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Mar 4, 2015
Mar 4, 2015
Mar 3, 2015
The California State Auditor says public health officials aren't following through with recommendations to ensure the health and safety of Californians.
If you're heading to Midtown Sacramento to celebrate Beer Week you may notice a new beer-themed means of transportation. It’s called Sac Brew Bike and Sacramento is the only Northern California city that has one.
The City of Sacramento is now a "bee haven." The Sacramento City Council voted Tuesday night to include the city on a list of communities that are bee-friendly.
Artists who live in Sacramento are not pleased with a plan that would spend $8 million on a sculpture for the new downtown Sacramento arena. They attended the Sacramento City Council meeting Tuesday night to speak against the plan.
Another dry winter worries California rice farmers who are planning for this year's crop. The state's harvest was down nearly 25 percent last year. And, it's not just water that worries growers.
California lawmakers weighed in on animal research today, this bill would touch the lives of animals used in university research.
Professors at California State University say their salaries have remained stagnant over the past 10 years.
California’s water supply continues to diminish. The water content in the Sierra snowpack is the worst it’s been this time of year since 1991. Water conservation rates are equally dismal, dropping dramatically in January.
(AP) - University of California admissions officers are sifting through a record number of applications.
(AP) - The California Department of Water Resources says it will carry out the winter's third survey of the Sierra Nevada's snowpack.
Northwest Oil Terminal Plan Would Mean Jobs — And More Oil Trains
Oil companies hope to build the nation's largest oil-by-rail terminal on the Columbia River in Washington. Proponents say it will bring economic growth, but others fear it could mean fiery accidents.
Clinton's Use Of Personal Email Could Hamper Archiving Efforts
NPR's Melissa Block talks to Jason R. Baron, former director of litigation at the National Archives, about federal laws governing email.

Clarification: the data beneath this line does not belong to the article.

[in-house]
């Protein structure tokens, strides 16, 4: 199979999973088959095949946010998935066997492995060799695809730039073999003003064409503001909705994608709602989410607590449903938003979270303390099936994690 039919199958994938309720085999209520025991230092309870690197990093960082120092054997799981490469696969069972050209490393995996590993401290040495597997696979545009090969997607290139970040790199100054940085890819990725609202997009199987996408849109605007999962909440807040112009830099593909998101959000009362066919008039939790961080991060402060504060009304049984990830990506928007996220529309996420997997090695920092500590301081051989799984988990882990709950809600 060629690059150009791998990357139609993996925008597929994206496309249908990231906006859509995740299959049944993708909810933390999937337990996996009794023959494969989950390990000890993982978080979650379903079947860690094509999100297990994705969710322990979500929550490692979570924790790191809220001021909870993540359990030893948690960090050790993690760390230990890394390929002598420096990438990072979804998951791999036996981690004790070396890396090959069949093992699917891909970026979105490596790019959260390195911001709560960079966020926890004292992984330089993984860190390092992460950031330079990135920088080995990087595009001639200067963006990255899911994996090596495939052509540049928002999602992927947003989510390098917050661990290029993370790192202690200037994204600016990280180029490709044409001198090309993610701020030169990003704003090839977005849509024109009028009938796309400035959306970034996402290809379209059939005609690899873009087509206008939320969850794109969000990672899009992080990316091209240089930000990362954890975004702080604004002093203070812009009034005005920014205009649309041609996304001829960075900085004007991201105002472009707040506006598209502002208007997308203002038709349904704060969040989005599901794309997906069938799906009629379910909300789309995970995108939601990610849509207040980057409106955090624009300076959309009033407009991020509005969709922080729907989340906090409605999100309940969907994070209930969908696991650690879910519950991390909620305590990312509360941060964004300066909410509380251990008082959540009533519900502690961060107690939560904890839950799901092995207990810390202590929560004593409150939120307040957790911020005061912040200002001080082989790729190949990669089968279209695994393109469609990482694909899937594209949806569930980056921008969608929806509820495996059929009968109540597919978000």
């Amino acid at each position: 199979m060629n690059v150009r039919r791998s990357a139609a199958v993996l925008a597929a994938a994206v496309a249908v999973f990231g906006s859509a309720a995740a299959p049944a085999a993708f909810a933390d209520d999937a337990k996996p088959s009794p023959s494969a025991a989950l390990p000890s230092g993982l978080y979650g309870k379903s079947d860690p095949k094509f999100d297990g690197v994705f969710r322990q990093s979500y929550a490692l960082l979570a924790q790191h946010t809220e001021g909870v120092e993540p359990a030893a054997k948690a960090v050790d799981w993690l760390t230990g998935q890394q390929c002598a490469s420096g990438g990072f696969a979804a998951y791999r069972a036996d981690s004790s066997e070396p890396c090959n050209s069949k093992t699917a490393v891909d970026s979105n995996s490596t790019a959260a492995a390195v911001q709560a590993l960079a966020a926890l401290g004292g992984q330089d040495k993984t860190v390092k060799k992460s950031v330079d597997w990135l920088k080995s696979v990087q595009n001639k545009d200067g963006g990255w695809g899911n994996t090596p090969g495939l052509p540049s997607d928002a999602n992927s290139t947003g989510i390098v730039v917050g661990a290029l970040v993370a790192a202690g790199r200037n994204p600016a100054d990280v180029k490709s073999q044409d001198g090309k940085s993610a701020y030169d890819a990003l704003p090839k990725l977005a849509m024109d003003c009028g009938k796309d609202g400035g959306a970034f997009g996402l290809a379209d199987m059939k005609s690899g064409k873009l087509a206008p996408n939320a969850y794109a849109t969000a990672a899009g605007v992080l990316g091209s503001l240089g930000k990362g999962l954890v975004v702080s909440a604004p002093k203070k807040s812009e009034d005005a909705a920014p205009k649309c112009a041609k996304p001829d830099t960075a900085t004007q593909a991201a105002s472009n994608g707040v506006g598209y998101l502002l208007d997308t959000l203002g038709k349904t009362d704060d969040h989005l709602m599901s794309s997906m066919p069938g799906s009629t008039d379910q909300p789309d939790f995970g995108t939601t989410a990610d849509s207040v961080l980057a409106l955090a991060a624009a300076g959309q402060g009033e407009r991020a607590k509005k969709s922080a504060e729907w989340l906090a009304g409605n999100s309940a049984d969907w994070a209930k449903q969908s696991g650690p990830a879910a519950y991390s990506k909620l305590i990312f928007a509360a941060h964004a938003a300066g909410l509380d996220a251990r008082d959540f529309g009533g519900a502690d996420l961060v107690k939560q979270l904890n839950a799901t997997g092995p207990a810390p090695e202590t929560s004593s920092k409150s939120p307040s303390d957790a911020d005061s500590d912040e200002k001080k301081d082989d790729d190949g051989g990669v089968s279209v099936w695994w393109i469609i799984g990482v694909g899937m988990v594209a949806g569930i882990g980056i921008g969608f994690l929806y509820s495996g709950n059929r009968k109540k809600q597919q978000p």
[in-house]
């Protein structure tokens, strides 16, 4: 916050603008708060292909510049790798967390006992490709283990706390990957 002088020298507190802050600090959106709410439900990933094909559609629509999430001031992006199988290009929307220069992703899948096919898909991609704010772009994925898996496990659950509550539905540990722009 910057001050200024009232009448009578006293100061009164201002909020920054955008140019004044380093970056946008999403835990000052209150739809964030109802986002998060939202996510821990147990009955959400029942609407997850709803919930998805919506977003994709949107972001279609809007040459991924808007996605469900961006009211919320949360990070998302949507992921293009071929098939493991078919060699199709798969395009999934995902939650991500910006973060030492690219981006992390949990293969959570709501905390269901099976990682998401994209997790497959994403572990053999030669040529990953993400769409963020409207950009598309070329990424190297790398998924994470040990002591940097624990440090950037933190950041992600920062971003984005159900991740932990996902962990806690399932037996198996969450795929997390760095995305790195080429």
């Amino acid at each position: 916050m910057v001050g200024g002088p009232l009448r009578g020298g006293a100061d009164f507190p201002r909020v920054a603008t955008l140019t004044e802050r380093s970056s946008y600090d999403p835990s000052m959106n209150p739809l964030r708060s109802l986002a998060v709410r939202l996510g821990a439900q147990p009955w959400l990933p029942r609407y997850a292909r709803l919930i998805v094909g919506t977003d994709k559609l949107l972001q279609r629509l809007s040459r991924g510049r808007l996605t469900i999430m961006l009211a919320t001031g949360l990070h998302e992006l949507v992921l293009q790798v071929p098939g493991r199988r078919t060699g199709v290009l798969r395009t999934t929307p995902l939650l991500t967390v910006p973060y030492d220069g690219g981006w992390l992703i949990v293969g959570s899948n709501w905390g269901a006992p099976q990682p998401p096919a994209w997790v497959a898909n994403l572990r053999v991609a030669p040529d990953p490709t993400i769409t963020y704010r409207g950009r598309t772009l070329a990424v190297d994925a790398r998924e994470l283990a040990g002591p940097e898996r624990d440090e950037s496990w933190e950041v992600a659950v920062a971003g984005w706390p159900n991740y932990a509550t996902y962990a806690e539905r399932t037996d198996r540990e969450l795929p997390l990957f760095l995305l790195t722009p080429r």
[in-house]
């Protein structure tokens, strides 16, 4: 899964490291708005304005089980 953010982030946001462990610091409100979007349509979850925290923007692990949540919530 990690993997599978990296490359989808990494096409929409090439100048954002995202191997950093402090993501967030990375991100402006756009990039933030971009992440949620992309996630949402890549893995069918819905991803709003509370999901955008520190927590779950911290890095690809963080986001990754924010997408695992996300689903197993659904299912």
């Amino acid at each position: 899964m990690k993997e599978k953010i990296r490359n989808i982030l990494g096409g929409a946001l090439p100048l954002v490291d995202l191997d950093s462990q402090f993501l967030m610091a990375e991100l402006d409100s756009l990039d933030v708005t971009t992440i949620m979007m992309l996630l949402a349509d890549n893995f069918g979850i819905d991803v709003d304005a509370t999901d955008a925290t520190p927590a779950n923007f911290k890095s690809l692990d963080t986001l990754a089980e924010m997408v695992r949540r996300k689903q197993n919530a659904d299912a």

Boston Marathon Bombing Trial Opens With Admission Of Guilt
Opening statements began Wednesday in the trial of alleged Boston Marathon bomber Dzhokhar Tsarnaev. Both the defense and prosecution agree Tsarnaev is guilty, but they differ on why he did it.
A Snowshoe Trek From An Adirondack Mountain Summit
It's been a bitter cold month in the Northeast. This audio postcard is from a snowshoe trip to New York's Adirondack Mountains, on a day so frigid that the trees were cracking and popping.
In LA, Clearing A Backlog Of Aging Instruments
The district has made progress, but many students are stuck with broken strings, squeaky horns and out-of-tune pianos.
Ferguson Residents Not Surprised By DOJ Report Findings
The U.S. Department of Justice's report found the Ferguson, Mo., Police Department routinely practices "unconstitutional policing."
DOJ Report Reveals Pattern Of Racial Discrimination By Ferguson Police
The Justice Department says it has formally closed its investigation into the death of Michael Brown without bringing any federal charges against the police officer who killed him. But the department did find evidence of both indirect and direct discrimination by the Ferguson Police Department and courts.
A Ruling Against Obamacare Would Have Broad Implications
If the Supreme Court strikes down subsidies, millions of people could no longer afford health insurance. And premiums for others would rise dramatically, as healthier people leave the marketplace.
Ferguson Documents: Justice Investigation Backs Former Officer Wilson
The grand jury documents left doubt, but federal investigators say they found "no credible evidence to disprove [Officer Darren] Wilson's perception that Brown posed a threat."
Programs Help Students Cut Back On Booze, But Not For Long
Most colleges have some sort of alcohol education program. One-time interventions do cut drinking, but only short term. They tend to work better for women, with no benefit for men in frats.
Few Clues On Health Law's Future Emerge In Supreme Court Arguments
Will the Supreme Court strike down tax credits that help moderate-income Americans afford coverage in the three dozen states where the marketplace is being run by the federal government?
Ferguson Report: Former Officer Won't Face Civil Rights Charges
While Darren Wilson will avoid federal charges for the death of Michael Brown, the Justice Department did find racial bias in the Ferguson, Mo., police and justice system.
People With Eczema Are Itching For Better Health Care
Just a rash? Not if you have eczema. People with eczema often have a hard time finding appropriate health care and are apt to miss work dealing with the chronic skin problem, a study finds.
Darrell Steinberg and Steve Boilard talk about the difficulties changing a proposition once it becomes law and the challenges of outside money influencing the initiative process. Plus, music from the US Air Force Concert Band from Washington DC.
A Harvard sleep researcher living in Davis talks about new data saying teens need more sleep. Sacramento News and Review Co-Editor Nick Miller talks about the upcoming decision to approve an $8 million sculpture for the new downtown arena.
With their incredible leaping ability and graceful movements, ballet dancers sometimes look like they're flying. This weekend, some members of the Sacramento Ballet will... thanks to help from a wire, stagehands and three days of training.
What happens when highly-paid consultants get hired for a top secret project then realize the plan they're devising could kill thousands, even millions of people? That’s the dilemma in this dark psychological comedy with a wickedly sharp edge.